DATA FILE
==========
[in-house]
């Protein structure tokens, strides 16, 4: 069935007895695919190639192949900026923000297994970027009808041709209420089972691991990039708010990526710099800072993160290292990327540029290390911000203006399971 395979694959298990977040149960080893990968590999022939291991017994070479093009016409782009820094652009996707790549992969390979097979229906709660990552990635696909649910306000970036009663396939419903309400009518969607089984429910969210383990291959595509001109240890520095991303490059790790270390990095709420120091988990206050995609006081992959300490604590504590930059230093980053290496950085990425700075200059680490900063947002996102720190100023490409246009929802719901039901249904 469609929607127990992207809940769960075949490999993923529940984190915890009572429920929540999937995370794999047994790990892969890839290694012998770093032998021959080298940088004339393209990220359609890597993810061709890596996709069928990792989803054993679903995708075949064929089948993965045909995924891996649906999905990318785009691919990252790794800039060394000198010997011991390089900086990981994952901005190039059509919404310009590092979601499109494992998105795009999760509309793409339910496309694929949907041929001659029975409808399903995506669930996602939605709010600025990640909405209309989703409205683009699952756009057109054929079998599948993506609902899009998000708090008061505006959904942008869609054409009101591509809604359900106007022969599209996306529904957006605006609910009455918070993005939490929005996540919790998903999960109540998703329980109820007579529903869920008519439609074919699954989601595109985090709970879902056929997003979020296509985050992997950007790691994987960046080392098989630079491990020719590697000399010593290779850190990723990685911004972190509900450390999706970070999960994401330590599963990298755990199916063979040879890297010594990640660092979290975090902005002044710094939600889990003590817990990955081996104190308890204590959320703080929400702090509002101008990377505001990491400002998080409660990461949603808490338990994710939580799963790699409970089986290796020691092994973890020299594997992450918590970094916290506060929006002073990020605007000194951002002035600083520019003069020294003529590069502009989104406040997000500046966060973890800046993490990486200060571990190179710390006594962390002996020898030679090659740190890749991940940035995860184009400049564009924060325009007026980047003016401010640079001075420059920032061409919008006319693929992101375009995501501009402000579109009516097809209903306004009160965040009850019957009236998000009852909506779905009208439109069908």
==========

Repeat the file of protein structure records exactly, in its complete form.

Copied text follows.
[in-house]
């Protein structure tokens, strides 16, 4: 069935007895695919190639192949900026923000297994970027009808041709209420089972691991990039708010990526710099800072993160290292990327540029290390911000203006399971 395979694959298990977040149960080893990968590999022939291991017994070479093009016409782009820094652009996707790549992969390979097979229906709660990552990635696909649910306000970036009663396939419903309400009518969607089984429910969210383990291959595509001109240890520095991303490059790790270390990095709420120091988990206050995609006081992959300490604590504590930059230093980053290496950085990425700075200059680490900063947002996102720190100023490409246009929802719901039901249904 469609929607127990992207809940769960075949490999993923529940984190915890009572429920929540999937995370794999047994790990892969890839290694012998770093032998021959080298940088004339393209990220359609890597993810061709890596996709069928990792989803054993679903995708075949064929089948993965045909995924891996649906999905990318785009691919990252790794800039060394000198010997011991390089900086990981994952901005190039059509919404310009590092979601499109494992998105795009999760509309793409339910496309694929949907041929001659029975409808399903995506669930996602939605709010600025990640909405209309989703409205683009699952756009057109054929079998599948993506609902899009998000708090008061505006959904942008869609054409009101591509809604359900106007022969599209996306529904957006605006609910009455918070993005939490929005996540919790998903999960109540998703329980109820007579529903869920008519439609074919699954989601595109985090709970879902056929997003979020296509985050992997950007790691994987960046080392098989630079491990020719590697000399010593290779850190990723990685911004972190509900450390999706970070999960994401330590599963990298755990199916063979040879890297010594990640660092979290975090902005002044710094939600889990003590817990990955081996104190308890204590959320703080929400702090509002101008990377505001990491400002998080409660990461949603808490338990994710939580799963790699409970089986290796020691092994973890020299594997992450918590970094916290506060929006002073990020605007000194951002002035600083520019003069020294003529590069502009989104406040997000500046966060973890800046993490990486200060571990190179710390006594962390002996020898030679090659740190890749991940940035995860184009400049564009924060325009007026980047003016401010640079001075420059920032061409919008006319693929992101375009995501501009402000579109009516097809209903306004009160965040009850019957009236998000009852909506779905009208439109069908």